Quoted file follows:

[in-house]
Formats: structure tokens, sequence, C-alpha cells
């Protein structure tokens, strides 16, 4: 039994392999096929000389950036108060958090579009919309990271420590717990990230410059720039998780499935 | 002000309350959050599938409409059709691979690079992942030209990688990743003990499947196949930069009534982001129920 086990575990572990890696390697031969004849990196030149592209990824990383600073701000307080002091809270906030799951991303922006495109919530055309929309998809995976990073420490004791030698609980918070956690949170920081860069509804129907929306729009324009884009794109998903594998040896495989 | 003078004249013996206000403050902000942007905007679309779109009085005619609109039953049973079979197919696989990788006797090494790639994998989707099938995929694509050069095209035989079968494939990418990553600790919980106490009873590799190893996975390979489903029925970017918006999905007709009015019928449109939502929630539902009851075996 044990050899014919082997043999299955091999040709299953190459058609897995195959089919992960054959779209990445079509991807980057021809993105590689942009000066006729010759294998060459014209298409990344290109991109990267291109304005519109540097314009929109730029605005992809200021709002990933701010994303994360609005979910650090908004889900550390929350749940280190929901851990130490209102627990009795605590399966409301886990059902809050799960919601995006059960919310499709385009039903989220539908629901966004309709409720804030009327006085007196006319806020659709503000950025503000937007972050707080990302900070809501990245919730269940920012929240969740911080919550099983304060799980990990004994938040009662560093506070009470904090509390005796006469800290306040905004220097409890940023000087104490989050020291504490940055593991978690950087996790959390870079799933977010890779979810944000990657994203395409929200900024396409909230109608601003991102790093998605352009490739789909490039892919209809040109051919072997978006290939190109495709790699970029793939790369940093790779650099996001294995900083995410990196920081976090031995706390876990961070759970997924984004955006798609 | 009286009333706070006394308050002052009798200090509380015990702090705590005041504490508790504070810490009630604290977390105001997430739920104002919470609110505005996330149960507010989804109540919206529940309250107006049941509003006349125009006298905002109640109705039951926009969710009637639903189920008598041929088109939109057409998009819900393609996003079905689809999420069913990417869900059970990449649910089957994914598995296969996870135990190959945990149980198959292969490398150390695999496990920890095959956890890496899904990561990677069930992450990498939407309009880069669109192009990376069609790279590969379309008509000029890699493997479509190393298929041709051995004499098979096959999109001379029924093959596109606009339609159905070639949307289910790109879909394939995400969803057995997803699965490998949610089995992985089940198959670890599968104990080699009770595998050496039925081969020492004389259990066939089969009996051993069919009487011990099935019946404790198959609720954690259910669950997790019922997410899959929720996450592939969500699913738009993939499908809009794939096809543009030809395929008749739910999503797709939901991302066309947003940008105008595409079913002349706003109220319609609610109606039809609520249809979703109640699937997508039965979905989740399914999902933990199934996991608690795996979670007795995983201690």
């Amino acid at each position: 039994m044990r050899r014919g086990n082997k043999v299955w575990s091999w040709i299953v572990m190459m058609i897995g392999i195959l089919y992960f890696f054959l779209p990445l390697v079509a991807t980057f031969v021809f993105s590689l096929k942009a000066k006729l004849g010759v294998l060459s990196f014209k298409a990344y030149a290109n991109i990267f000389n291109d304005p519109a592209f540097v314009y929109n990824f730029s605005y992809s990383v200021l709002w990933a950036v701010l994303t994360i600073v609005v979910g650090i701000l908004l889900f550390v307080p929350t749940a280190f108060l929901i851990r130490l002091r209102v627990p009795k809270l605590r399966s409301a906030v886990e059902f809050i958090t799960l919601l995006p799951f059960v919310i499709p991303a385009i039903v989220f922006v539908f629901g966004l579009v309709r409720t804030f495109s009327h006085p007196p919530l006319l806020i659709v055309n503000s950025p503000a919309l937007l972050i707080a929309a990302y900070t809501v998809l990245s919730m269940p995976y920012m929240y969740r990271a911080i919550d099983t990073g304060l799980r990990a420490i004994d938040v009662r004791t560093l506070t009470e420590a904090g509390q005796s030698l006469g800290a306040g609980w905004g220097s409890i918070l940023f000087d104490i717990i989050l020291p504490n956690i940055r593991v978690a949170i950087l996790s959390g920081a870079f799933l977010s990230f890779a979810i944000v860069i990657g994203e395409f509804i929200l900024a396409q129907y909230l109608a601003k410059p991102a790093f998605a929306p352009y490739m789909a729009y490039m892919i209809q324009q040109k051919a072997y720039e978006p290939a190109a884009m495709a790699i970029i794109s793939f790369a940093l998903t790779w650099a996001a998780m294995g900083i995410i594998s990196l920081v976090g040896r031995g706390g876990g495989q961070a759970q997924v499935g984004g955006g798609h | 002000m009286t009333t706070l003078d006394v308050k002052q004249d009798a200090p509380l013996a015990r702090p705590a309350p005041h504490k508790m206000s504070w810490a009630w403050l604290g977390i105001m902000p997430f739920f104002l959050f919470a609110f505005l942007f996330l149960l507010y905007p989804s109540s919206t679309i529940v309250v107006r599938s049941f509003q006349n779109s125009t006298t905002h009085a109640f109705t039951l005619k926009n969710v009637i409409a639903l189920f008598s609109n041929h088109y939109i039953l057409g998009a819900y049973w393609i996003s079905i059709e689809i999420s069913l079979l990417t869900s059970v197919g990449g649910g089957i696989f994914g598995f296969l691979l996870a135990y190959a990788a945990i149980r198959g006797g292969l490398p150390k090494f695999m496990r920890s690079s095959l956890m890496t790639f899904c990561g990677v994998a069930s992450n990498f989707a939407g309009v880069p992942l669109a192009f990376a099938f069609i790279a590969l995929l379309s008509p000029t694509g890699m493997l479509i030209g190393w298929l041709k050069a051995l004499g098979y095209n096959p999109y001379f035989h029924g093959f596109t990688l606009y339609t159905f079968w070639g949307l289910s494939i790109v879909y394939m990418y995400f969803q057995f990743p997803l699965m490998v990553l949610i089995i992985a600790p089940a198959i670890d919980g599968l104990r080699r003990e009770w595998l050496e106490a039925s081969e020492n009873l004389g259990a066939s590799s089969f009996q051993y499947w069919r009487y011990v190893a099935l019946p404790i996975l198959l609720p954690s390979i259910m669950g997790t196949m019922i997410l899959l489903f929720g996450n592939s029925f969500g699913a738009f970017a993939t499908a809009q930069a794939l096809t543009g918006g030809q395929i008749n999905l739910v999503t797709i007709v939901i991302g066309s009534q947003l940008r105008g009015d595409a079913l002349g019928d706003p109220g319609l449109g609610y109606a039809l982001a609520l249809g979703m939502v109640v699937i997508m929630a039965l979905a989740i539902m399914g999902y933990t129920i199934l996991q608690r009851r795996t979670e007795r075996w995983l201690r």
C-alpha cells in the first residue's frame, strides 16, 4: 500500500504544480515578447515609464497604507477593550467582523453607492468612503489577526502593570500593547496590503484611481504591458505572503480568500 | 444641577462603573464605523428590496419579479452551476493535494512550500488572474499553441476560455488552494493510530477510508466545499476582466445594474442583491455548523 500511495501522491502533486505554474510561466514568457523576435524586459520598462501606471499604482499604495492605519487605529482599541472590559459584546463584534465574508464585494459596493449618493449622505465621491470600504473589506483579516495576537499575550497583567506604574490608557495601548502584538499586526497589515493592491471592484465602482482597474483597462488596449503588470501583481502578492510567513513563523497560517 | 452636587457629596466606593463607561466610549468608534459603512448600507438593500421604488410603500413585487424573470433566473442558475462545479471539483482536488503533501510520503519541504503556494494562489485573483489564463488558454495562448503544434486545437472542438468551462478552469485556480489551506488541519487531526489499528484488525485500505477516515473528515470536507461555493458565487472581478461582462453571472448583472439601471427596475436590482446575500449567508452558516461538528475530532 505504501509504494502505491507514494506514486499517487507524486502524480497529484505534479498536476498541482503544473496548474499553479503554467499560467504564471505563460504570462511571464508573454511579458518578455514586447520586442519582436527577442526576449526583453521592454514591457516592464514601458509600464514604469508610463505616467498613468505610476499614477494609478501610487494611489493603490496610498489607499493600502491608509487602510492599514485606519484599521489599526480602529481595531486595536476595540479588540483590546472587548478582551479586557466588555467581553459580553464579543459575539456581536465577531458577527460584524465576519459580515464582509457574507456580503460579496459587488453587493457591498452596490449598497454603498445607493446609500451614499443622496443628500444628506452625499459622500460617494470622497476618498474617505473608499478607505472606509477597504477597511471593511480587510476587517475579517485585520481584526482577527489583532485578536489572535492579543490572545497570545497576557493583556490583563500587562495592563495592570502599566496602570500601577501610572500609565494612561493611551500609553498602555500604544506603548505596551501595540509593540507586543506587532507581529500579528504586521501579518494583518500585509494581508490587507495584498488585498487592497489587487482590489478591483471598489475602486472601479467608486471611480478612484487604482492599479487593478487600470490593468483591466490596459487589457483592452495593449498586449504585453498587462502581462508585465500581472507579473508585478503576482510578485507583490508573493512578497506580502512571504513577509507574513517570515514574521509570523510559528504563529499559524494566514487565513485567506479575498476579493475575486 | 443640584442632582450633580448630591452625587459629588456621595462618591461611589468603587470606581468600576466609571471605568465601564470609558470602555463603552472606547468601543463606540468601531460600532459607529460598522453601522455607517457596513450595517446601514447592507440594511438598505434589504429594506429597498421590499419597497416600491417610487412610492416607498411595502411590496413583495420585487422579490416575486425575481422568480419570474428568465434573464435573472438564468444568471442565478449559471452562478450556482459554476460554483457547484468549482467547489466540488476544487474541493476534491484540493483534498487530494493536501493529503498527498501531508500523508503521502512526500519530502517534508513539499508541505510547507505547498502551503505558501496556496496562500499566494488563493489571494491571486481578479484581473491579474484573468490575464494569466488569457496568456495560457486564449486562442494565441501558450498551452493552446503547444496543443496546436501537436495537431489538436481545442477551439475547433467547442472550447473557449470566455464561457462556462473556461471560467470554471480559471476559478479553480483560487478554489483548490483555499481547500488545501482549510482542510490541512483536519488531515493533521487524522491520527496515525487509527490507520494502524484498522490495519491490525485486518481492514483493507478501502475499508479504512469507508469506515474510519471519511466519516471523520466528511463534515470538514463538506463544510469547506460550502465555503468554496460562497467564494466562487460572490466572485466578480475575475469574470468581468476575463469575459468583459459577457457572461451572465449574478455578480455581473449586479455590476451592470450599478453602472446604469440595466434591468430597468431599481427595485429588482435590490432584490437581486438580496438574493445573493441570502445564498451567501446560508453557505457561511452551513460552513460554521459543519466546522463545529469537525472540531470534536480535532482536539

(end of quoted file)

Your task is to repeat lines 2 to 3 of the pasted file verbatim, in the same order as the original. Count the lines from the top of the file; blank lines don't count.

Formats: structure tokens, sequence, C-alpha cells
């Protein structure tokens, strides 16, 4: 039994392999096929000389950036108060958090579009919309990271420590717990990230410059720039998780499935 | 002000309350959050599938409409059709691979690079992942030209990688990743003990499947196949930069009534982001129920 086990575990572990890696390697031969004849990196030149592209990824990383600073701000307080002091809270906030799951991303922006495109919530055309929309998809995976990073420490004791030698609980918070956690949170920081860069509804129907929306729009324009884009794109998903594998040896495989 | 003078004249013996206000403050902000942007905007679309779109009085005619609109039953049973079979197919696989990788006797090494790639994998989707099938995929694509050069095209035989079968494939990418990553600790919980106490009873590799190893996975390979489903029925970017918006999905007709009015019928449109939502929630539902009851075996 044990050899014919082997043999299955091999040709299953190459058609897995195959089919992960054959779209990445079509991807980057021809993105590689942009000066006729010759294998060459014209298409990344290109991109990267291109304005519109540097314009929109730029605005992809200021709002990933701010994303994360609005979910650090908004889900550390929350749940280190929901851990130490209102627990009795605590399966409301886990059902809050799960919601995006059960919310499709385009039903989220539908629901966004309709409720804030009327006085007196006319806020659709503000950025503000937007972050707080990302900070809501990245919730269940920012929240969740911080919550099983304060799980990990004994938040009662560093506070009470904090509390005796006469800290306040905004220097409890940023000087104490989050020291504490940055593991978690950087996790959390870079799933977010890779979810944000990657994203395409929200900024396409909230109608601003991102790093998605352009490739789909490039892919209809040109051919072997978006290939190109495709790699970029793939790369940093790779650099996001294995900083995410990196920081976090031995706390876990961070759970997924984004955006798609 | 009286009333706070006394308050002052009798200090509380015990702090705590005041504490508790504070810490009630604290977390105001997430739920104002919470609110505005996330149960507010989804109540919206529940309250107006049941509003006349125009006298905002109640109705039951926009969710009637639903189920008598041929088109939109057409998009819900393609996003079905689809999420069913990417869900059970990449649910089957994914598995296969996870135990190959945990149980198959292969490398150390695999496990920890095959956890890496899904990561990677069930992450990498939407309009880069669109192009990376069609790279590969379309008509000029890699493997479509190393298929041709051995004499098979096959999109001379029924093959596109606009339609159905070639949307289910790109879909394939995400969803057995997803699965490998949610089995992985089940198959670890599968104990080699009770595998050496039925081969020492004389259990066939089969009996051993069919009487011990099935019946404790198959609720954690259910669950997790019922997410899959929720996450592939969500699913738009993939499908809009794939096809543009030809395929008749739910999503797709939901991302066309947003940008105008595409079913002349706003109220319609609610109606039809609520249809979703109640699937997508039965979905989740399914999902933990199934996991608690795996979670007795995983201690």